Increasing the Human Services Career Pipeline...

Published on: January 06, 2009

Agreement with Institute of Chemical Dependency Studies Yields College Credit for Students
 
A new affiliation agreement between Lone Star College-Montgomery and Houston’s Institute of Chemical Dependency Studies (ICDS) will result in college credit for previously taken ICDS courses, providing progress toward an associate’s degree in a field that is in great need of qualified professionals.
 
“LSC-Montgomery now accepts ICDS students into our associate-level substance abuse counseling program and gives them transfer credit for the courses they have already completed,” said Glen Killian, MA, LPC, professor of human services at LSC-Montgomery.
 
Previously, students who trained at the Institute of Chemical Dependency Studies earned ACE (American Council in Education) credits, which they found aren’t always accepted by colleges, said Carol Cloud, ICDS director.
 
“But we knew that there are colleges, particularly those with substance abuse programs, who do accept ACE credits and so we approached LSC-Montgomery about working with us to provide an option for our students who wanted to put their work toward a certificate or an associate’s degree,” said Cloud.
 
LSC-Montgomery offers a specialized basic chemical dependency counselor certificate and a human services certificate, which both lead to credit toward the associate of applied science degree in human services.
 
Career InfoNet reports that substance abuse counselor jobs in Texas will increase by 35 percent over the next six years.
 
“There are more counselors retiring than there are entering the field, plus there is an increasing need for counselors as addiction becomes more accepted,” said Cloud. “With the national exposure that substance abuse is given--be it through alcoholic characters on television, the news media, or prescription drug-addicted mothers sharing their stories on Oprah--people are becoming more familiar with it and realize that it is common and it’s not something to be ashamed of. People just need to get the treatment they need.”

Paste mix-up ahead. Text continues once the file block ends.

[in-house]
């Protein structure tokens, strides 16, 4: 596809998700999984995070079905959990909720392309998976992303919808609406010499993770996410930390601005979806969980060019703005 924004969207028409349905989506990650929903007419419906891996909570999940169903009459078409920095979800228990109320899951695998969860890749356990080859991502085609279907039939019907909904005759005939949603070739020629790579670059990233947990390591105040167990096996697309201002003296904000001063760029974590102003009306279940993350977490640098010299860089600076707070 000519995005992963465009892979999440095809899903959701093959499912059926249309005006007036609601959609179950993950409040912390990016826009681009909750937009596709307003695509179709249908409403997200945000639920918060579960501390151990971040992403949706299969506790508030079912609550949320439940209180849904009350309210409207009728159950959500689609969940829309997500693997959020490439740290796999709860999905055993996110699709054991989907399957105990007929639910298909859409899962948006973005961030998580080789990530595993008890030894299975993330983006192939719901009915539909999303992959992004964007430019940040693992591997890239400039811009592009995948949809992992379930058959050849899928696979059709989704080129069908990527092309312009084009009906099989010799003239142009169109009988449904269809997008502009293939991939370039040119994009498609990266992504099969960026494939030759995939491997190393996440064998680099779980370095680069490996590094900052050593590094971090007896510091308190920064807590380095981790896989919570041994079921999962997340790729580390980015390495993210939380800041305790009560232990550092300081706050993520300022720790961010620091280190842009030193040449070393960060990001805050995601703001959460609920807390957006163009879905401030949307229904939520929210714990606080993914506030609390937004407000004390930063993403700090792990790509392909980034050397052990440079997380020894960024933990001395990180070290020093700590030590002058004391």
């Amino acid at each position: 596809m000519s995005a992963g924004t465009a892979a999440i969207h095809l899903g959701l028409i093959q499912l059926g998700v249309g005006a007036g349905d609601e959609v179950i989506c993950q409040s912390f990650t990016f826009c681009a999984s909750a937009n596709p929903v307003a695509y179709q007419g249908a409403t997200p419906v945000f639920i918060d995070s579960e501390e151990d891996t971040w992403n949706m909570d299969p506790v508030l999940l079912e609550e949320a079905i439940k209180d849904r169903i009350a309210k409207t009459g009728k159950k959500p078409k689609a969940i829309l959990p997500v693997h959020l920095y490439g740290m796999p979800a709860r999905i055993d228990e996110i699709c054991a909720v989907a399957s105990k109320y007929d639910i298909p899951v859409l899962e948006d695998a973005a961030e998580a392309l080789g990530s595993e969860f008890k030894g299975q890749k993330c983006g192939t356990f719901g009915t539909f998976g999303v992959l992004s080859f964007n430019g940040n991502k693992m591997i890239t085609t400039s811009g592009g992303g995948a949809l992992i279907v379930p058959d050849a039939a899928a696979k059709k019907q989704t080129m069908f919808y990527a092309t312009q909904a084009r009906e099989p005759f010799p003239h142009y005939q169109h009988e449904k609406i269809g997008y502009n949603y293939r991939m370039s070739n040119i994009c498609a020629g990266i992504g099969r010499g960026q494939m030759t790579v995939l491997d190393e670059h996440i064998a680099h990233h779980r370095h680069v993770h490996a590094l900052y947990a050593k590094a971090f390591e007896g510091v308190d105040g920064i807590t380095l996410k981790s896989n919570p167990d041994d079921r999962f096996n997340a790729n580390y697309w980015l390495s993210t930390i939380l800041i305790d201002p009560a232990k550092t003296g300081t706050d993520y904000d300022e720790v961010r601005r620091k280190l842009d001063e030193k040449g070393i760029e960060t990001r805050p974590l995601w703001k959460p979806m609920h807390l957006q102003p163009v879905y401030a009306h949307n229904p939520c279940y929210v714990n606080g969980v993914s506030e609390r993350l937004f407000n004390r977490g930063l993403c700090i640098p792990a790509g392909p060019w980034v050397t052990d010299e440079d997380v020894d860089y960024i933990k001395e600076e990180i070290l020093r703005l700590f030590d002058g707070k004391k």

Killian said training for a career in substance abuse counseling at this point in time is wise due to the relatively small investment of time (approximately 21 credit hours to earn the basic chemical dependency certificate and 60 credit hours to earn the human services associate’s degree ) and money (community colleges like LSC-Montgomery are less expensive than four-year schools).
 
“Substance abuse treatment is a field where a great number of professionals are needed,” said Killian. “We have the ability to train students interested in this field, and this new partnership with the Institute increases the options for those who want to pursue this work as their chosen career.”
 
As of January 1, 2009, LSC-Montgomery began offering credit for courses taken at ICDS. For more information on the credits to be received, as well as the LSC-Montgomery basic chemical dependency certificate, the human services certificate, or the human services associate’s degree programs, visit the Web site: http://montgomery.lonestar.edu/11553/, or contact Killian by phone at (936) 273-7061, or via e-mail at Glen.H.Killian@LoneStar.edu.
 
LSC-Montgomery is located at 3200 College Park Drive, one-half mile west of Interstate 45, between Conroe and The Woodlands. For more information about the college, call (936) 273-7000, or visit Montgomery.LoneStar.edu.

Lone Star College System consists of five colleges, including CyFair, Kingwood, Montgomery, North Harris, and Tomball, six centers and Lone Star College-University Center. With more than 51,000 students, it is the largest college system in the Houston area, and third largest community college district in Texas. For more information, visit www.LoneStar.edu.